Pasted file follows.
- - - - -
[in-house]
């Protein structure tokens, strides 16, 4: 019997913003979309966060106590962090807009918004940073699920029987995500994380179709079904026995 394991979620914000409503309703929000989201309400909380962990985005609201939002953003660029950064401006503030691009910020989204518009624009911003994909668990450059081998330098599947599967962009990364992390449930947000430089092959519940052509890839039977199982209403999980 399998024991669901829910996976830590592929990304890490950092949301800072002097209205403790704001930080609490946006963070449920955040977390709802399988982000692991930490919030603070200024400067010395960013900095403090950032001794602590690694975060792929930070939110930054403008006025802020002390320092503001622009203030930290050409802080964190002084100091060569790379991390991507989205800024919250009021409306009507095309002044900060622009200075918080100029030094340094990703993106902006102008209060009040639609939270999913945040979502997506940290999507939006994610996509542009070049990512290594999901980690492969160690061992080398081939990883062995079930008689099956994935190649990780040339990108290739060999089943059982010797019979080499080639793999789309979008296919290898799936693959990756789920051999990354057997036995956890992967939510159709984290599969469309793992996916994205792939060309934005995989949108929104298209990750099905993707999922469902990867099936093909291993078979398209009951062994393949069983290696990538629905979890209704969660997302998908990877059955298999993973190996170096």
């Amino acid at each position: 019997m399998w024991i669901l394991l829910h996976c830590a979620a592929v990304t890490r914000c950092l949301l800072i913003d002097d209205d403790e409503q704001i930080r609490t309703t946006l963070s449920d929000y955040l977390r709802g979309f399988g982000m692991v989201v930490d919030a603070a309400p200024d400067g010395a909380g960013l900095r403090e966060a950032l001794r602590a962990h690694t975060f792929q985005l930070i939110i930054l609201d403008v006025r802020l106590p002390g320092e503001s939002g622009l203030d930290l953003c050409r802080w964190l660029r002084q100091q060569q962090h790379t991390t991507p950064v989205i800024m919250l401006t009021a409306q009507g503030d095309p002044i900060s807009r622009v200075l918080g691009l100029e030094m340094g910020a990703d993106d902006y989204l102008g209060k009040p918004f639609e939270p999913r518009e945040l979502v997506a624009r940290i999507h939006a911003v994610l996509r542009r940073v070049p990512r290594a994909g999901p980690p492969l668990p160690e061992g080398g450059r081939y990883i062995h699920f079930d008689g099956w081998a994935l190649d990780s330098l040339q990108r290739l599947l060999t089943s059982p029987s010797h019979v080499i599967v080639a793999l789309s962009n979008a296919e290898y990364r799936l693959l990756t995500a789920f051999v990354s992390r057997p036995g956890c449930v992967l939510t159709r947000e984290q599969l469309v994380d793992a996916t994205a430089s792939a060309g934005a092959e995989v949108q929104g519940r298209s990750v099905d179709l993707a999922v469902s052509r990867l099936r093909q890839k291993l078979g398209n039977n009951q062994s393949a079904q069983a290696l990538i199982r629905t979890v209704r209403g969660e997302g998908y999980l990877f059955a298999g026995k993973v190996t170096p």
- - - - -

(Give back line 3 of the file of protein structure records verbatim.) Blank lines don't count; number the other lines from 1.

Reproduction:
């Amino acid at each position: 019997m399998w024991i669901l394991l829910h996976c830590a979620a592929v990304t890490r914000c950092l949301l800072i913003d002097d209205d403790e409503q704001i930080r609490t309703t946006l963070s449920d929000y955040l977390r709802g979309f399988g982000m692991v989201v930490d919030a603070a309400p200024d400067g010395a909380g960013l900095r403090e966060a950032l001794r602590a962990h690694t975060f792929q985005l930070i939110i930054l609201d403008v006025r802020l106590p002390g320092e503001s939002g622009l203030d930290l953003c050409r802080w964190l660029r002084q100091q060569q962090h790379t991390t991507p950064v989205i800024m919250l401006t009021a409306q009507g503030d095309p002044i900060s807009r622009v200075l918080g691009l100029e030094m340094g910020a990703d993106d902006y989204l102008g209060k009040p918004f639609e939270p999913r518009e945040l979502v997506a624009r940290i999507h939006a911003v994610l996509r542009r940073v070049p990512r290594a994909g999901p980690p492969l668990p160690e061992g080398g450059r081939y990883i062995h699920f079930d008689g099956w081998a994935l190649d990780s330098l040339q990108r290739l599947l060999t089943s059982p029987s010797h019979v080499i599967v080639a793999l789309s962009n979008a296919e290898y990364r799936l693959l990756t995500a789920f051999v990354s992390r057997p036995g956890c449930v992967l939510t159709r947000e984290q599969l469309v994380d793992a996916t994205a430089s792939a060309g934005a092959e995989v949108q929104g519940r298209s990750v099905d179709l993707a999922v469902s052509r990867l099936r093909q890839k291993l078979g398209n039977n009951q062994s393949a079904q069983a290696l990538i199982r629905t979890v209704r209403g969660e997302g998908y999980l990877f059955a298999g026995k993973v190996t170096p």